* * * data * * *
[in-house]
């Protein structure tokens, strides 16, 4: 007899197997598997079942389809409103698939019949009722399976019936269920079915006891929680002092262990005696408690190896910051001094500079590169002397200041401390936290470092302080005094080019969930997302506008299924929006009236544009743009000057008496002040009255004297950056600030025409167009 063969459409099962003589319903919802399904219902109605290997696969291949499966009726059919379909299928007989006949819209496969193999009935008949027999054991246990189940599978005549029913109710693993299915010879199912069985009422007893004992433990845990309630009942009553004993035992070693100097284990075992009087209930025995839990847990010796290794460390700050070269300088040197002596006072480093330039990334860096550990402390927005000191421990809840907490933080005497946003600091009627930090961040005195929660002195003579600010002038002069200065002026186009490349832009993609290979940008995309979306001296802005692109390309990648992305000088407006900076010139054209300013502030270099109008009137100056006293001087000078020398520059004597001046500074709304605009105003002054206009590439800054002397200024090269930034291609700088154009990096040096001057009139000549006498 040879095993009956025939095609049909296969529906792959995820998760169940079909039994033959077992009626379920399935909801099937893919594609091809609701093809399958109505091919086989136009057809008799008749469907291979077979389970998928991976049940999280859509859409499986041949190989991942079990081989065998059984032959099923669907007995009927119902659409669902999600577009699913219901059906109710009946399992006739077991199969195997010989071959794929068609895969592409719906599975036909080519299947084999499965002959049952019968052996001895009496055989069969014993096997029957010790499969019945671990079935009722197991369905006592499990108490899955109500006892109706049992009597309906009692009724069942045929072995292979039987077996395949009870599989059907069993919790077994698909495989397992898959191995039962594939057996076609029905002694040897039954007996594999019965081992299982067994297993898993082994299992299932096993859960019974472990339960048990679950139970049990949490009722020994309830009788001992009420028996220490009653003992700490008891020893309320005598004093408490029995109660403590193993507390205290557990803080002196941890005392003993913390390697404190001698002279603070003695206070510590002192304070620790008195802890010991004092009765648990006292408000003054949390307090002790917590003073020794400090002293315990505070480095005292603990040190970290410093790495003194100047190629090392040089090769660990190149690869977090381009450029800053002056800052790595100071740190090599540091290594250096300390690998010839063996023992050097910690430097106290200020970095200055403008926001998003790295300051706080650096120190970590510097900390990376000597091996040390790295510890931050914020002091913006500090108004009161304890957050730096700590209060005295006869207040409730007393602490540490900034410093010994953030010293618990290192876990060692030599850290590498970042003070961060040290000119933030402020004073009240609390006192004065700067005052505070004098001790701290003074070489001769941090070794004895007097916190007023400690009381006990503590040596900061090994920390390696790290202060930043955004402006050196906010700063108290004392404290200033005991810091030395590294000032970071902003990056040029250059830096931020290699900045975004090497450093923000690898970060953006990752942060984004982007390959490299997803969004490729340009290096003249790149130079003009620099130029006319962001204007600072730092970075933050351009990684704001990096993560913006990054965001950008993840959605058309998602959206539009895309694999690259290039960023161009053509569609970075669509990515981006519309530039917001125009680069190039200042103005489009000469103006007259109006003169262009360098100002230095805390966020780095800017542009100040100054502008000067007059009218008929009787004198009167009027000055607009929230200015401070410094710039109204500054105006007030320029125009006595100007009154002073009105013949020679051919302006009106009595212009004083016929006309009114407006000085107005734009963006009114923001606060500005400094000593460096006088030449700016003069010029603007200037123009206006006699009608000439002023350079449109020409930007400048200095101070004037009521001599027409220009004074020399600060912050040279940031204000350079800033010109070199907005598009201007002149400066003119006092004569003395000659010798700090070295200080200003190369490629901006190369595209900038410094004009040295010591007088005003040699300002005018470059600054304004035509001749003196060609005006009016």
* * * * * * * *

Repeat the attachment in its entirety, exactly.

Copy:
[in-house]
């Protein structure tokens, strides 16, 4: 007899197997598997079942389809409103698939019949009722399976019936269920079915006891929680002092262990005696408690190896910051001094500079590169002397200041401390936290470092302080005094080019969930997302506008299924929006009236544009743009000057008496002040009255004297950056600030025409167009 063969459409099962003589319903919802399904219902109605290997696969291949499966009726059919379909299928007989006949819209496969193999009935008949027999054991246990189940599978005549029913109710693993299915010879199912069985009422007893004992433990845990309630009942009553004993035992070693100097284990075992009087209930025995839990847990010796290794460390700050070269300088040197002596006072480093330039990334860096550990402390927005000191421990809840907490933080005497946003600091009627930090961040005195929660002195003579600010002038002069200065002026186009490349832009993609290979940008995309979306001296802005692109390309990648992305000088407006900076010139054209300013502030270099109008009137100056006293001087000078020398520059004597001046500074709304605009105003002054206009590439800054002397200024090269930034291609700088154009990096040096001057009139000549006498 040879095993009956025939095609049909296969529906792959995820998760169940079909039994033959077992009626379920399935909801099937893919594609091809609701093809399958109505091919086989136009057809008799008749469907291979077979389970998928991976049940999280859509859409499986041949190989991942079990081989065998059984032959099923669907007995009927119902659409669902999600577009699913219901059906109710009946399992006739077991199969195997010989071959794929068609895969592409719906599975036909080519299947084999499965002959049952019968052996001895009496055989069969014993096997029957010790499969019945671990079935009722197991369905006592499990108490899955109500006892109706049992009597309906009692009724069942045929072995292979039987077996395949009870599989059907069993919790077994698909495989397992898959191995039962594939057996076609029905002694040897039954007996594999019965081992299982067994297993898993082994299992299932096993859960019974472990339960048990679950139970049990949490009722020994309830009788001992009420028996220490009653003992700490008891020893309320005598004093408490029995109660403590193993507390205290557990803080002196941890005392003993913390390697404190001698002279603070003695206070510590002192304070620790008195802890010991004092009765648990006292408000003054949390307090002790917590003073020794400090002293315990505070480095005292603990040190970290410093790495003194100047190629090392040089090769660990190149690869977090381009450029800053002056800052790595100071740190090599540091290594250096300390690998010839063996023992050097910690430097106290200020970095200055403008926001998003790295300051706080650096120190970590510097900390990376000597091996040390790295510890931050914020002091913006500090108004009161304890957050730096700590209060005295006869207040409730007393602490540490900034410093010994953030010293618990290192876990060692030599850290590498970042003070961060040290000119933030402020004073009240609390006192004065700067005052505070004098001790701290003074070489001769941090070794004895007097916190007023400690009381006990503590040596900061090994920390390696790290202060930043955004402006050196906010700063108290004392404290200033005991810091030395590294000032970071902003990056040029250059830096931020290699900045975004090497450093923000690898970060953006990752942060984004982007390959490299997803969004490729340009290096003249790149130079003009620099130029006319962001204007600072730092970075933050351009990684704001990096993560913006990054965001950008993840959605058309998602959206539009895309694999690259290039960023161009053509569609970075669509990515981006519309530039917001125009680069190039200042103005489009000469103006007259109006003169262009360098100002230095805390966020780095800017542009100040100054502008000067007059009218008929009787004198009167009027000055607009929230200015401070410094710039109204500054105006007030320029125009006595100007009154002073009105013949020679051919302006009106009595212009004083016929006309009114407006000085107005734009963006009114923001606060500005400094000593460096006088030449700016003069010029603007200037123009206006006699009608000439002023350079449109020409930007400048200095101070004037009521001599027409220009004074020399600060912050040279940031204000350079800033010109070199907005598009201007002149400066003119006092004569003395000659010798700090070295200080200003190369490629901006190369595209900038410094004009040295010591007088005003040699300002005018470059600054304004035509001749003196060609005006009016």